Managing OT cybersecurity vulnerabilities at industrial facilities – PAS Global
Article by PAS product management director Scott Hollis
The OT vulnerability threat landscape is expanding, rapidly and such vulnerabilities are considerably harder to identify and remediate than IT vulnerabilities.
The sophistication and effectiveness of industrial cyber attacks, such as the Industroyer/CrashOverride malware attack in 2016 and the Triton/Trisis malware attack in 2017 demonstrate that it is more important than ever to identify and remediate OT vulnerabilities.
Even though attacks on OT systems are escalating rapidly, many industrial organisations continue to focus cybersecurity efforts on IT-centric, rather than production-centric endpoints.
They also continue to rely on manual vulnerability management processes, leaving their industrial facilities exposed to unacceptable risks.
IT-centric cybersecurity approaches focus on securing Level 2 endpoints (Perdue model) − operator workstations, servers, routers and switches − as they are much easier to assess than controllers and smart field instruments.
However, focusing on Level 2 endpoints gives only a surface view because they make up only 20 percent of endpoints that exist in process control networks.
Level 1 and 0 systems are often left unassessed.
They comprise 80 percent of the cyber assets in industrial facilities and include distributed control systems (DCS), programmable logic controllers (PLC), safety instrumented systems (SIS), turbine controls, smart field instrumentation, and the sensors that directly connect to process equipment.
Level 1 and 0 endpoints matter the most in industrial facilities because they are responsible for delivering safe and profitable production. However, proprietary architectures and lack of standard protocols in multi-vendor process control environments make asset discovery, vulnerability assessment, and risk mitigation difficult.
This leaves OT systems exposed to vulnerabilities lurking on these underlying systems.
Rising vulnerability counts
The number of vulnerability advisories issued by ICS-CERT has increased by 1,035 percent since 2010.
Many of these vulnerabilities have likely been present for years, only coming to light now due to increased awareness of ICS cybersecurity risk.
OT vulnerability assessment is often a largely manual, point-in-time activity performed by outside contractors once every few years.
Assessments quickly become outdated as systems change, existing vulnerabilities are remediated, and new vulnerabilities emerge.
To maintain currency, OT cybersecurity professionals monitor ICS-CERT and automation vendor websites for new vulnerability advisories or bulletins, and then send emails to asset owners at sites to determine if systems are vulnerable, and if so, what the remediation plans are.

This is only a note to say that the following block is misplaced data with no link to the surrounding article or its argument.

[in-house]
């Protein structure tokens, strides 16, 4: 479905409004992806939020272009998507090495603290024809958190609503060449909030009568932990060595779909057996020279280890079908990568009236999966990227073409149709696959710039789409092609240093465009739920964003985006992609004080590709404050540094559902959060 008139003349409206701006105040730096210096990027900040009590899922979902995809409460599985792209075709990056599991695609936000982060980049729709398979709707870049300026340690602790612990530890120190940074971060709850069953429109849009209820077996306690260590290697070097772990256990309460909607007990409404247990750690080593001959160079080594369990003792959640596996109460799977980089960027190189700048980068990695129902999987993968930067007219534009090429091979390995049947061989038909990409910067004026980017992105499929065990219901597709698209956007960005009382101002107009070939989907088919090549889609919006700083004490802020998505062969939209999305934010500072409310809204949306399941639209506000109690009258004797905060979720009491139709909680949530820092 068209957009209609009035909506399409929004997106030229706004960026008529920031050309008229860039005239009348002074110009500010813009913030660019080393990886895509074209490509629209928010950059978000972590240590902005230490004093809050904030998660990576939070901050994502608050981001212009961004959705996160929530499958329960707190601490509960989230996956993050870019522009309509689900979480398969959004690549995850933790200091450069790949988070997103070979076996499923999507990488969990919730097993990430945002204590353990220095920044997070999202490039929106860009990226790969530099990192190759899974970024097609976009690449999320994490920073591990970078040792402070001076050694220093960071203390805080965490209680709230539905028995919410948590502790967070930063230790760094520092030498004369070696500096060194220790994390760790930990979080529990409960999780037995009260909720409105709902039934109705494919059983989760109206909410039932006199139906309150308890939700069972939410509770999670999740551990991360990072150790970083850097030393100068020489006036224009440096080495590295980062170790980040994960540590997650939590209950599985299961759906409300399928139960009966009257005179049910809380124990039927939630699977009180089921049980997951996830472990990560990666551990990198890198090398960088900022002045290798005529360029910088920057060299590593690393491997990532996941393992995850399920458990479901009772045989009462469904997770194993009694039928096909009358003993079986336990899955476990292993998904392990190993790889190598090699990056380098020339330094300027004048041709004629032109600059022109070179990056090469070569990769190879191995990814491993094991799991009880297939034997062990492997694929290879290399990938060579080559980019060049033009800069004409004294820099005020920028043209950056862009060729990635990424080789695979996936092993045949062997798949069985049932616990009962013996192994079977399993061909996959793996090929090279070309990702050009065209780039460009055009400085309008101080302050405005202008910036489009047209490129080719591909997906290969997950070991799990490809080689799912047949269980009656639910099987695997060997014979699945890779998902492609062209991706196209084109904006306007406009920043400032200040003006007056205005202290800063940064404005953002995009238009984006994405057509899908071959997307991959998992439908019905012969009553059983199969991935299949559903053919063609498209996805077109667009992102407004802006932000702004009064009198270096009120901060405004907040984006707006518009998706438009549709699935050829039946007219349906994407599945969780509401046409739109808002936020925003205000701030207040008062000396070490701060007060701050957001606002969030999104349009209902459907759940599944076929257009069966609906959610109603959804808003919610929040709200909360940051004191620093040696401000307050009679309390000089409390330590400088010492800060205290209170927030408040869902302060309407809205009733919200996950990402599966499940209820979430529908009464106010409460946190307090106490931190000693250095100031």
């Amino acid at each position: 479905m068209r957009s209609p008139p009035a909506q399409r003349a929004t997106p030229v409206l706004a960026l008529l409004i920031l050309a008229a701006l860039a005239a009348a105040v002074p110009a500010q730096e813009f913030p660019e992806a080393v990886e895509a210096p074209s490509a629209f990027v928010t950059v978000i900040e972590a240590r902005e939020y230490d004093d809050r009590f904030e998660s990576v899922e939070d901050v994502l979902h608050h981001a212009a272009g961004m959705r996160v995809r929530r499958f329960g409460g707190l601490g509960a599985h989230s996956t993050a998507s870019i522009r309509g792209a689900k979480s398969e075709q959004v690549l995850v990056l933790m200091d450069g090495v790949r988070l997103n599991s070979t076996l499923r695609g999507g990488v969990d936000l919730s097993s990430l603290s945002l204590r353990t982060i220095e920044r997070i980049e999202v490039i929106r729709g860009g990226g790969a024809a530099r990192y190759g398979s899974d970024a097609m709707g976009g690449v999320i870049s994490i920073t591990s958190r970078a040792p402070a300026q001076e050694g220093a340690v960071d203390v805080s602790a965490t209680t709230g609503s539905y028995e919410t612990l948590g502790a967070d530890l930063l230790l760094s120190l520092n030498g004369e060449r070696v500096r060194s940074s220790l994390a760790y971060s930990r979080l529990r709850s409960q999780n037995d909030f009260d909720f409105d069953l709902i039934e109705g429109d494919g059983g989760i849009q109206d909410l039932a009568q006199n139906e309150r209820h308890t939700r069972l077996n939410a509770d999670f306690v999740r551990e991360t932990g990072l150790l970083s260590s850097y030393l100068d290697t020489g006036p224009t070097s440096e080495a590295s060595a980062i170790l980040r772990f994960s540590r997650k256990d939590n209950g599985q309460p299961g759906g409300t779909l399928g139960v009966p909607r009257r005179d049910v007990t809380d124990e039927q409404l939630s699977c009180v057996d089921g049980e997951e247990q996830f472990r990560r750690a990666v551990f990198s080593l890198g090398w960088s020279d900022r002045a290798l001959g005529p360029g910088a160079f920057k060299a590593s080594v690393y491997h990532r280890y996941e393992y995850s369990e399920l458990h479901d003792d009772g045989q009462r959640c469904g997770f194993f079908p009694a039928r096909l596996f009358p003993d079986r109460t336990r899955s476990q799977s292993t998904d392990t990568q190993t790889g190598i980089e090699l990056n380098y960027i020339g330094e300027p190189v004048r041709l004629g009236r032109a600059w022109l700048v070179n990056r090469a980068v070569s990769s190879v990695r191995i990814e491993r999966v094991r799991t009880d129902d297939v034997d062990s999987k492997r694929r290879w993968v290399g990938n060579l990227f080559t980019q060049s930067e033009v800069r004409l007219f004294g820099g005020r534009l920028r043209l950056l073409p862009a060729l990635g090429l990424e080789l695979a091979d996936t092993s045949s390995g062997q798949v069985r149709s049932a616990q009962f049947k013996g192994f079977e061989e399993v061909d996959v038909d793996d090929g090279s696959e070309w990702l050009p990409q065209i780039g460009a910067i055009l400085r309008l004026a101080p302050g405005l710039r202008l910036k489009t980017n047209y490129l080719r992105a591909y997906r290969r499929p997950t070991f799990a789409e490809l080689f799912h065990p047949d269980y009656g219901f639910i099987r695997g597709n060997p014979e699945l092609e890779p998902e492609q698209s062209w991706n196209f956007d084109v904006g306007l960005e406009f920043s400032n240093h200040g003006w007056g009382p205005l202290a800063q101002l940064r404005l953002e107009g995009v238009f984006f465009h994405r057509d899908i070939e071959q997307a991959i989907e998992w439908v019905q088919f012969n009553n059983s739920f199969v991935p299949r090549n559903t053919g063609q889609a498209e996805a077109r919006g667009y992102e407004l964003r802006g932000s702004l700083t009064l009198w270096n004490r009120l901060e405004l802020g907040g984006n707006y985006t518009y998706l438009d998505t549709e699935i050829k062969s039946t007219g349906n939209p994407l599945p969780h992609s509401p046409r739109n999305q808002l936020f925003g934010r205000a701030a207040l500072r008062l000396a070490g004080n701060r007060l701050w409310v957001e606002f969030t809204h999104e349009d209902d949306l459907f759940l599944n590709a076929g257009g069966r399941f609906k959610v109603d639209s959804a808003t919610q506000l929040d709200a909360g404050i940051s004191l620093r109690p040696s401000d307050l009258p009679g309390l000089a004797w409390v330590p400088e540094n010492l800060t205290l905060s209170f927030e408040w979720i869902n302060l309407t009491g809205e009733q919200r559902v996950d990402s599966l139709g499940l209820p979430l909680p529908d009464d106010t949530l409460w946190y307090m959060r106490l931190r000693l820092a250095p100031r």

Timely, accurate responses are rare, leaving most organisations in the dark regarding their current risk.
Vendor patches and updates are often not applied for months or years.
What’s required is better OT vulnerability visibility and management.
The variety of automation system brands and models running in industrial facilities necessitates a more efficient, standardised approach to OT vulnerability identification and remediation tracking.
Industrial environments need a comprehensive, evergreen inventory of all their Level 2, 1, and 0 systems, including detailed information about current system configurations, firmware versions, operating systems, and applications.
Best practices for OT protection
Manage change effectively: Asset security postures change when process control engineers install new components or perform upgrades and maintenance. Cybersecurity personnel must have an automated way to identify changes and quickly discover any new vulnerabilities.
Look for vulnerabilities all the time: Only automated approaches to OT vulnerability assessment can keep up with the rapidly evolving OT threat landscape so risks to production safety and reliability can be quickly identified. Levels 2, 1, and 0 assessments should occur when new vulnerabilities are published, new systems come onto the PCN, or existing systems are updated.
Prioritise remediation or mitigation: Cybersecurity personnel must prioritise vulnerability remediation or mitigation activities effectively based on potential impacts. Many organisations use the National Vulnerability Database (NVD) Common Vulnerability Score System (CVSS) to gauge the potential impact a vulnerability may have. CVSS scores provide important information about vulnerability exploit ease, potential exploit impact, and if there is known malware that targets the vulnerability. Other factors, such as asset location and criticality to process safety and reliability, should also be taken into account when prioritising remediation actions.
Track vulnerability remediation continuously: Defined vulnerability remediation and mitigation workflows ensure consistent activity tracking and reporting. Viewing the latest data in dashboards and trend views give asset owners, OT and IT cybersecurity personnel the information to make educated vulnerability remediation and cyber risk management decisions.
Stay on top of OT vulnerabilities and risks: Industrial facilities must recognise that vulnerability management is an ongoing, never-ending process focused on risk reduction, not a point-in-time assessment. Continuously reducing cybersecurity risk across the entire environment is what an OT vulnerability management program is all about.
As new vulnerabilities are disclosed and system configurations change, OT systems that were previously secure become insecure.
Organisations that implement continuous OT vulnerability management practices across all their Level 2, 1, and 0 endpoints are best positioned to avoid the danger unseen OT vulnerabilities present to production safety and reliability.